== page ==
All joking aside it is actually a good price. I recall purchasing one of the first 50" plasma screens for nearly $6k (my cost as a reseller).
Buydig doesn't appear to be an authorized distributor for Sharp, however. And if you are dropping this kind of money on your AV gear, this may be important to you.
I believe the move to 4k (now "Ultra HD") TV will be faster than most people think, however. I suspect we will see affordable options in the next 2-3 years.
Recall what a premium 3D LCD technology was when it was introduced only few years ago...
Sharp does not care about authorized distributors. I bought many Sharp LCD TVs from the unknown internet sources and had no problems registering those TVs w/Sharp and getting +3 months extended warranty.
Projector guys, are you for real? You compare your joke image to the Sharp Aquos LCD image? OMFG.
the thing about projectors is the blacks are only as dark as your room will get. how dark will your room get with light peaking through the curtains? how about the light that shines off your screen, reflects off the adjacent white walls and ceilings, back to your screen? There goes your black levels and contrast. Maybe you have a high tolerance for washed out images (however slight it may be).
not everyone likes to watch content in the dark at all times.
tv's blacks and contrast ratio are independent of how bright your room is. i have both and understand the difference. you and your sidekick boyfriend are cute, though. i'm amused.
Wrong, son, a normal LCD or Plasma gets "washed out" by light too. But keep on truckin', kiddo, perhaps you'll eventually hit the right answer if you lash out enough times!
You still lose contrast and black level with any light in the room. I own an Epson 8700UB, so I am not bashing...just stating fact.
A scrap, but if you're doing critical viewing, you need no light for a high-end plasma too .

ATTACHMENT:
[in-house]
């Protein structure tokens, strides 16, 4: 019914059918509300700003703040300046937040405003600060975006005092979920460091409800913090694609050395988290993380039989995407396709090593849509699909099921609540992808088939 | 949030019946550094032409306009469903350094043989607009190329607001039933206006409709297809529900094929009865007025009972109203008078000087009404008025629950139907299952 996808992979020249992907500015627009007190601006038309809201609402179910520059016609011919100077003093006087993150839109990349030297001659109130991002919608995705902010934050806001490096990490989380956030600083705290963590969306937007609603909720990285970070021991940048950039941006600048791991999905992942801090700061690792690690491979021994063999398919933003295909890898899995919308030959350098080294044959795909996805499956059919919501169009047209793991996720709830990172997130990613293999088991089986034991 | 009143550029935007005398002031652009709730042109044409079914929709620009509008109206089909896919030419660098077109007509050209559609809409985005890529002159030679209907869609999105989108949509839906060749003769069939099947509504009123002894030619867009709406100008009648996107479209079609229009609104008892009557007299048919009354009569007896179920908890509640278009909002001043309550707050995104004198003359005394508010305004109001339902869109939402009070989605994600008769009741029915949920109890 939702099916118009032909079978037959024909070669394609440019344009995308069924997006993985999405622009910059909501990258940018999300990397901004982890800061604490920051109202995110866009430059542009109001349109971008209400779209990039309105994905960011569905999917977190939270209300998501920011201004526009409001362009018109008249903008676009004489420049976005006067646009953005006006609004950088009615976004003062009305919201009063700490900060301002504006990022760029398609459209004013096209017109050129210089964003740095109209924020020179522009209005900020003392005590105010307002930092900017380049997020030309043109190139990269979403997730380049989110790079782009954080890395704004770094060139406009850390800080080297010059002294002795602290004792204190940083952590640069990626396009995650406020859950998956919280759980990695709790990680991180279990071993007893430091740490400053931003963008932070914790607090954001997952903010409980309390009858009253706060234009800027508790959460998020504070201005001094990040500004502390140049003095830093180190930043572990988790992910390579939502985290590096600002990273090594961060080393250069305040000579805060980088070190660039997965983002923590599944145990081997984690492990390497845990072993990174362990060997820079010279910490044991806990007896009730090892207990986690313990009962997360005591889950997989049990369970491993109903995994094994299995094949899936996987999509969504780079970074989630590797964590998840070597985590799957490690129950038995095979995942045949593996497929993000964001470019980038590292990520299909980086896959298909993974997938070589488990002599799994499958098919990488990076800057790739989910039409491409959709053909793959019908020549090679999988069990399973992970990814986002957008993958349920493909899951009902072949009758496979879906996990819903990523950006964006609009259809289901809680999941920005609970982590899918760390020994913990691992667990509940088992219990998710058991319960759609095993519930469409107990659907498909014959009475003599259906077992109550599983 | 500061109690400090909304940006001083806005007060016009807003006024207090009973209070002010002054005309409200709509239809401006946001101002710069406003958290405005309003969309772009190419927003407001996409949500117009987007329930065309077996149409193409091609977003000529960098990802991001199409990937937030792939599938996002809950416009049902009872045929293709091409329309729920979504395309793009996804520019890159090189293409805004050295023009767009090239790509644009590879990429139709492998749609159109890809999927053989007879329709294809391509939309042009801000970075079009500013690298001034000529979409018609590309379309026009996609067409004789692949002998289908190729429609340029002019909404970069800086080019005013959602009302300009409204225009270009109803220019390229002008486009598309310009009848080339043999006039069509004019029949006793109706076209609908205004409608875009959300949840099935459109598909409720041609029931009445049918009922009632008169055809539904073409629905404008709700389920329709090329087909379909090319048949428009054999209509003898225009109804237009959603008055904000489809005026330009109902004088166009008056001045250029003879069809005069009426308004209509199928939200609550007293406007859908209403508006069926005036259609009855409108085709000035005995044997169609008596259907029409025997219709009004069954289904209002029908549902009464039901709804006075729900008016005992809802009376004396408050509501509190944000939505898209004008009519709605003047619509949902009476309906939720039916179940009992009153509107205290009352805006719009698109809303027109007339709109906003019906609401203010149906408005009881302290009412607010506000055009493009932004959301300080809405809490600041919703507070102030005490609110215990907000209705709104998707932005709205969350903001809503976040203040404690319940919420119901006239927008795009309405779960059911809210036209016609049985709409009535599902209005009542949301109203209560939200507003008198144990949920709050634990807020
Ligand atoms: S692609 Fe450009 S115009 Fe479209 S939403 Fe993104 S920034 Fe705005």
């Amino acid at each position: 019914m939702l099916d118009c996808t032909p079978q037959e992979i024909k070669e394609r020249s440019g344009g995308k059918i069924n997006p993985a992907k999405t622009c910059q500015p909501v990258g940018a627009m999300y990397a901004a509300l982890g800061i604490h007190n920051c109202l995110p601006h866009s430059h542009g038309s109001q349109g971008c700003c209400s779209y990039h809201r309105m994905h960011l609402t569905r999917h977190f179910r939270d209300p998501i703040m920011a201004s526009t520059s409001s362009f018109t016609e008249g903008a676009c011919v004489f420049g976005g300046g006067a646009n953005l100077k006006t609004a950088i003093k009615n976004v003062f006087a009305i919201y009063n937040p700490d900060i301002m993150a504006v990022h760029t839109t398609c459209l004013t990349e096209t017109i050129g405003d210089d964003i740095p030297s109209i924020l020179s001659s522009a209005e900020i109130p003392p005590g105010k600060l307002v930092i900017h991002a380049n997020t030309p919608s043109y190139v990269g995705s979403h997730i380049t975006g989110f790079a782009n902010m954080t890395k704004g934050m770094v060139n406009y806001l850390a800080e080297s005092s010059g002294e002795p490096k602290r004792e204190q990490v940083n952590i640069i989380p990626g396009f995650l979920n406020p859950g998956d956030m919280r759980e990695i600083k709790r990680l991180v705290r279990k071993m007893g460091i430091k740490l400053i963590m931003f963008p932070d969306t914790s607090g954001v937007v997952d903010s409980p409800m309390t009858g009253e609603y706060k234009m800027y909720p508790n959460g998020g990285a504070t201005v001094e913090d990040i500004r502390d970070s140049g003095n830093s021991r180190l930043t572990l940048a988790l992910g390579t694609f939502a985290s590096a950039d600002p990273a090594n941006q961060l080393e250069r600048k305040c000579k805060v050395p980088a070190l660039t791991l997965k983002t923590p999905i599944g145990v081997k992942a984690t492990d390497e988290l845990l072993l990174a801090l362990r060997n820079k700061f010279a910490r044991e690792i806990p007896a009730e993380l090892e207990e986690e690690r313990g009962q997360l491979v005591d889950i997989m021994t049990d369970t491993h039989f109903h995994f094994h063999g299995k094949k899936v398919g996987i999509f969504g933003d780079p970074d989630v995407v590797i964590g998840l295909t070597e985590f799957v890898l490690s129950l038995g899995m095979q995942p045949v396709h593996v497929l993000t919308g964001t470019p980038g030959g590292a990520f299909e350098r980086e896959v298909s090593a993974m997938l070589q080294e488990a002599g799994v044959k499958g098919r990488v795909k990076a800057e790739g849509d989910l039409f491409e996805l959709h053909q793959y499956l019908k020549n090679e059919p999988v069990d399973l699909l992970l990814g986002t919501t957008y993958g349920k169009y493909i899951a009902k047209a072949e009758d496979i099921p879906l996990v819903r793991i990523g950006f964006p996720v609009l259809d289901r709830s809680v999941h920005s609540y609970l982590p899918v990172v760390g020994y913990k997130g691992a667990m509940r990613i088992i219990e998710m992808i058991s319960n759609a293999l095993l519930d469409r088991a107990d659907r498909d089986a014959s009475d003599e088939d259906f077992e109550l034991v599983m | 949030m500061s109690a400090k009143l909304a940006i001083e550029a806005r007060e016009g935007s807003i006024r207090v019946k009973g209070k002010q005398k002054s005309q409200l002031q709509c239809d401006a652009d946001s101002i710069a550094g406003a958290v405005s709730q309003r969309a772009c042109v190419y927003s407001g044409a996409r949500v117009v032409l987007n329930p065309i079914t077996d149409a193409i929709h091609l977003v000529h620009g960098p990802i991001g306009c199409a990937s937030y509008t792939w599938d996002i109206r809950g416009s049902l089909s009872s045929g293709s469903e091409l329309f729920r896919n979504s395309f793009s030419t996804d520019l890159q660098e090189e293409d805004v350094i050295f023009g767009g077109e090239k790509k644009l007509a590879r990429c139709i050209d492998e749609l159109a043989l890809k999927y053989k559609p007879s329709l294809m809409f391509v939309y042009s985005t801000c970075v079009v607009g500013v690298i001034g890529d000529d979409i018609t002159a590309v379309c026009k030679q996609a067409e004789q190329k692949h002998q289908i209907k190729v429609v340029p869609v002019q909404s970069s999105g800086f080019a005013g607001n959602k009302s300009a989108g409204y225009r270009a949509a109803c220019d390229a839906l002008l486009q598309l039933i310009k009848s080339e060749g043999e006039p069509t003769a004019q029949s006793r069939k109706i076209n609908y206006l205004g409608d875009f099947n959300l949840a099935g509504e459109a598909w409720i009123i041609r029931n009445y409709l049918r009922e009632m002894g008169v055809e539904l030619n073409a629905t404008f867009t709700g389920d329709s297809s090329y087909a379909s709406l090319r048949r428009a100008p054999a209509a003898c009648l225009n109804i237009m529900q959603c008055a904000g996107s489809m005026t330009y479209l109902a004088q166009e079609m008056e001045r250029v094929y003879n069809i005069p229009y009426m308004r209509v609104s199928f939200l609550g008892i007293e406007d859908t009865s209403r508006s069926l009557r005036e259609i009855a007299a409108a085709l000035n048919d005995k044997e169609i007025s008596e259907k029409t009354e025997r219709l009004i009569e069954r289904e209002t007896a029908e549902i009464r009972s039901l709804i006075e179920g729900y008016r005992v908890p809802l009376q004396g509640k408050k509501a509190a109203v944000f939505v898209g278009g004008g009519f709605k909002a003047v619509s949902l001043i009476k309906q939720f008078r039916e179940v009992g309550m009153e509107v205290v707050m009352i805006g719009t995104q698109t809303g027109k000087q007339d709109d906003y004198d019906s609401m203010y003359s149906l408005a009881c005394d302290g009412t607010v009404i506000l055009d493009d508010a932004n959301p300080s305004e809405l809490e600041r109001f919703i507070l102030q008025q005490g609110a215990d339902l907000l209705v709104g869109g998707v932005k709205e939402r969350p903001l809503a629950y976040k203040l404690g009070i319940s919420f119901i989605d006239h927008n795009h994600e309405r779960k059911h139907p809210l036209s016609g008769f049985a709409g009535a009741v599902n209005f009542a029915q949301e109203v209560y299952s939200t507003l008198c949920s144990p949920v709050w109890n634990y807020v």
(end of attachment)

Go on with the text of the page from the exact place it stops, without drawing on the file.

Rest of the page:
Last edited by GoldenTiger; 01-16-2013 at 06:35 PM..
Reason: Automerged Doublepost
Apparently some people don't know what they're talking about, they have never owned a new projector, they have no idea what 4000 lumens can light up.
They can light up the back of your's or your kid's head when they stand in front of the tv and cast a pretty shadow.
With that said, who care what people choose to watch tv or movies on? Yes projectors are cheaper, require bulbs to be changed out and require both a place for the projector and screen. If you ask me, that's more than most people need and Americans waste too much time believing everything they see and hear on TV, which I'm guilty of but to a lesser degree than most.
People can bicker about the superiority of projection vs LCD but both have undeniable advantages / disadvantages:
+ Simple installation, will work in almost any room with no special planning or wiring
+ Very watchable in almost any lighting condition
- No financially practical options for screen sizes over 90" (and most people would also consider the option in this thread impractical).
+ Best cost per inch for large screen sizes
+ Most theater-like experience with 120" diagonal viewing very practical with light control
- Not a good experience (IMO) unless you are in completely lightless room
- Fan noise
- Some minor inherent image distortion due to optics/screen flatness
- Lamp life vs LCD and brightness falls off more dramatically over time than LCD
- Warm-up time
Everyone has the right to their own opinion, but none of us have the right to be wrong in our facts...
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